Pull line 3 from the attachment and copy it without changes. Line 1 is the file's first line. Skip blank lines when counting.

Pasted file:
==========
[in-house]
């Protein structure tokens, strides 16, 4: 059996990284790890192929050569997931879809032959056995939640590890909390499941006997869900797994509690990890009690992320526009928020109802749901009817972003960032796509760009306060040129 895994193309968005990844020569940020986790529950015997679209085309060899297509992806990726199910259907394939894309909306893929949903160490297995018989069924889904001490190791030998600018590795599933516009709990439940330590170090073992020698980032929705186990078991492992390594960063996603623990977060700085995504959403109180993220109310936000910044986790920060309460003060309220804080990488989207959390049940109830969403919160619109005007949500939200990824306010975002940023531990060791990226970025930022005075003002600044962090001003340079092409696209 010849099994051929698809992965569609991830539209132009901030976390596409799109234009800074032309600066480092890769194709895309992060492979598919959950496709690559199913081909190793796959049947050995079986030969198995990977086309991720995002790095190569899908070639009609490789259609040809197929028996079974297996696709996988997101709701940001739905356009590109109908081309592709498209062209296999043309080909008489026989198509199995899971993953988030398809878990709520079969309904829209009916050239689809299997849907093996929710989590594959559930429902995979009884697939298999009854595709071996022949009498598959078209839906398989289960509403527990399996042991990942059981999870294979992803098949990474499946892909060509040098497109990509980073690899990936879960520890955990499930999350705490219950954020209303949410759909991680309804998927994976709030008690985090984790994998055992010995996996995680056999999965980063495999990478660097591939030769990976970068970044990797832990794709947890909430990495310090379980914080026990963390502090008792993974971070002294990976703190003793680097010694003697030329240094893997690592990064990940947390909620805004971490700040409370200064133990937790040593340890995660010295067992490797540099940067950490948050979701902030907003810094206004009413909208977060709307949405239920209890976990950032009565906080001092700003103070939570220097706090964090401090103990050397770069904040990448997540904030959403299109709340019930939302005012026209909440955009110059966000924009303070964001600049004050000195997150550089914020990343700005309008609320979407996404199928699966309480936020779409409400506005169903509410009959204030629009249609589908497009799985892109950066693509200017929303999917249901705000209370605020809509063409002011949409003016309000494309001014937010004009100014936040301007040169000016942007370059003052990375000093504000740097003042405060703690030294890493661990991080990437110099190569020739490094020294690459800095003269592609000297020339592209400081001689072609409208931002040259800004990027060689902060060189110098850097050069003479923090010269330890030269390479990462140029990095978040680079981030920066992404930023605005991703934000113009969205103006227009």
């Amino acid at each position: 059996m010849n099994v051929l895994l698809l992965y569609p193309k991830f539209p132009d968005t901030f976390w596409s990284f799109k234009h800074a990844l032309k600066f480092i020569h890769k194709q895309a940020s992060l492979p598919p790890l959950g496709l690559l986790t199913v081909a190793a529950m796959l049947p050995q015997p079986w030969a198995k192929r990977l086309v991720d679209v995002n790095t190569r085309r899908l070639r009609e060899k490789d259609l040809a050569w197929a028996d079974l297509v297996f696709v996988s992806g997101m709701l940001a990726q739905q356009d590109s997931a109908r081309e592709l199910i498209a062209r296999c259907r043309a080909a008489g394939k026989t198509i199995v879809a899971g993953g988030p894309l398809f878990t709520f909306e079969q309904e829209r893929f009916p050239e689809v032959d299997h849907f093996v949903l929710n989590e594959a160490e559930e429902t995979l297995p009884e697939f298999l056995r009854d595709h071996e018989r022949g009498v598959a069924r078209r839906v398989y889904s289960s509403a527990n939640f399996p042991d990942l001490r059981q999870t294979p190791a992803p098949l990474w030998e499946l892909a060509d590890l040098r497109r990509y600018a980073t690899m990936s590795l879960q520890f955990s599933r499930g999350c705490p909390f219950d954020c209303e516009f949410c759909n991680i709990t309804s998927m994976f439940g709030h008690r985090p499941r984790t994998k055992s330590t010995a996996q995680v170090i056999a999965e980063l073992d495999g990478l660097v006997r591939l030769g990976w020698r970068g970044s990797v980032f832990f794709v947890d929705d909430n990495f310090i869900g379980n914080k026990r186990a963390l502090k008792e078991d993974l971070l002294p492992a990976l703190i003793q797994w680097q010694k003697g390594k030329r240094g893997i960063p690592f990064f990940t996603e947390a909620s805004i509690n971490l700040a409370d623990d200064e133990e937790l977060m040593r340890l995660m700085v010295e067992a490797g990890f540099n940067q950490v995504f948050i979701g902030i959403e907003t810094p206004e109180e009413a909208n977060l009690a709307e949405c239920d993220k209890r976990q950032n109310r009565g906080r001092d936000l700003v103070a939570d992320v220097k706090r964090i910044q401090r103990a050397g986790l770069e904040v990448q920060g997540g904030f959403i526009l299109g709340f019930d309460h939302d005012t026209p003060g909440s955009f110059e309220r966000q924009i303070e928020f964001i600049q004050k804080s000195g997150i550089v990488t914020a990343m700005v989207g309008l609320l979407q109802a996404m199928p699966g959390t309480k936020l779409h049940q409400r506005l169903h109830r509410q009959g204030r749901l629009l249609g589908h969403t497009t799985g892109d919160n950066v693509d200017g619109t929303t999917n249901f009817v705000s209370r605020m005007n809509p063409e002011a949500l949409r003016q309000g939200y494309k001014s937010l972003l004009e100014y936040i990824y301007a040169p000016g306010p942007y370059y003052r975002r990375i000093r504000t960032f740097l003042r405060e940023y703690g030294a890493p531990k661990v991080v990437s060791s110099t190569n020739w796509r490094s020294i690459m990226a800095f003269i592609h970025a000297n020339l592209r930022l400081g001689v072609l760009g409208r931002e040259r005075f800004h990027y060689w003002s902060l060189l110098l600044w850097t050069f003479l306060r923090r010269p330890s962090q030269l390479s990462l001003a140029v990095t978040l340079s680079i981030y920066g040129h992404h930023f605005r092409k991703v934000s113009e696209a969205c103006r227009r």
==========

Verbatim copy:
């Amino acid at each position: 059996m010849n099994v051929l895994l698809l992965y569609p193309k991830f539209p132009d968005t901030f976390w596409s990284f799109k234009h800074a990844l032309k600066f480092i020569h890769k194709q895309a940020s992060l492979p598919p790890l959950g496709l690559l986790t199913v081909a190793a529950m796959l049947p050995q015997p079986w030969a198995k192929r990977l086309v991720d679209v995002n790095t190569r085309r899908l070639r009609e060899k490789d259609l040809a050569w197929a028996d079974l297509v297996f696709v996988s992806g997101m709701l940001a990726q739905q356009d590109s997931a109908r081309e592709l199910i498209a062209r296999c259907r043309a080909a008489g394939k026989t198509i199995v879809a899971g993953g988030p894309l398809f878990t709520f909306e079969q309904e829209r893929f009916p050239e689809v032959d299997h849907f093996v949903l929710n989590e594959a160490e559930e429902t995979l297995p009884e697939f298999l056995r009854d595709h071996e018989r022949g009498v598959a069924r078209r839906v398989y889904s289960s509403a527990n939640f399996p042991d990942l001490r059981q999870t294979p190791a992803p098949l990474w030998e499946l892909a060509d590890l040098r497109r990509y600018a980073t690899m990936s590795l879960q520890f955990s599933r499930g999350c705490p909390f219950d954020c209303e516009f949410c759909n991680i709990t309804s998927m994976f439940g709030h008690r985090p499941r984790t994998k055992s330590t010995a996996q995680v170090i056999a999965e980063l073992d495999g990478l660097v006997r591939l030769g990976w020698r970068g970044s990797v980032f832990f794709v947890d929705d909430n990495f310090i869900g379980n914080k026990r186990a963390l502090k008792e078991d993974l971070l002294p492992a990976l703190i003793q797994w680097q010694k003697g390594k030329r240094g893997i960063p690592f990064f990940t996603e947390a909620s805004i509690n971490l700040a409370d623990d200064e133990e937790l977060m040593r340890l995660m700085v010295e067992a490797g990890f540099n940067q950490v995504f948050i979701g902030i959403e907003t810094p206004e109180e009413a909208n977060l009690a709307e949405c239920d993220k209890r976990q950032n109310r009565g906080r001092d936000l700003v103070a939570d992320v220097k706090r964090i910044q401090r103990a050397g986790l770069e904040v990448q920060g997540g904030f959403i526009l299109g709340f019930d309460h939302d005012t026209p003060g909440s955009f110059e309220r966000q924009i303070e928020f964001i600049q004050k804080s000195g997150i550089v990488t914020a990343m700005v989207g309008l609320l979407q109802a996404m199928p699966g959390t309480k936020l779409h049940q409400r506005l169903h109830r509410q009959g204030r749901l629009l249609g589908h969403t497009t799985g892109d919160n950066v693509d200017g619109t929303t999917n249901f009817v705000s209370r605020m005007n809509p063409e002011a949500l949409r003016q309000g939200y494309k001014s937010l972003l004009e100014y936040i990824y301007a040169p000016g306010p942007y370059y003052r975002r990375i000093r504000t960032f740097l003042r405060e940023y703690g030294a890493p531990k661990v991080v990437s060791s110099t190569n020739w796509r490094s020294i690459m990226a800095f003269i592609h970025a000297n020339l592209r930022l400081g001689v072609l760009g409208r931002e040259r005075f800004h990027y060689w003002s902060l060189l110098l600044w850097t050069f003479l306060r923090r010269p330890s962090q030269l390479s990462l001003a140029v990095t978040l340079s680079i981030y920066g040129h992404h930023f605005r092409k991703v934000s113009e696209a969205c103006r227009r």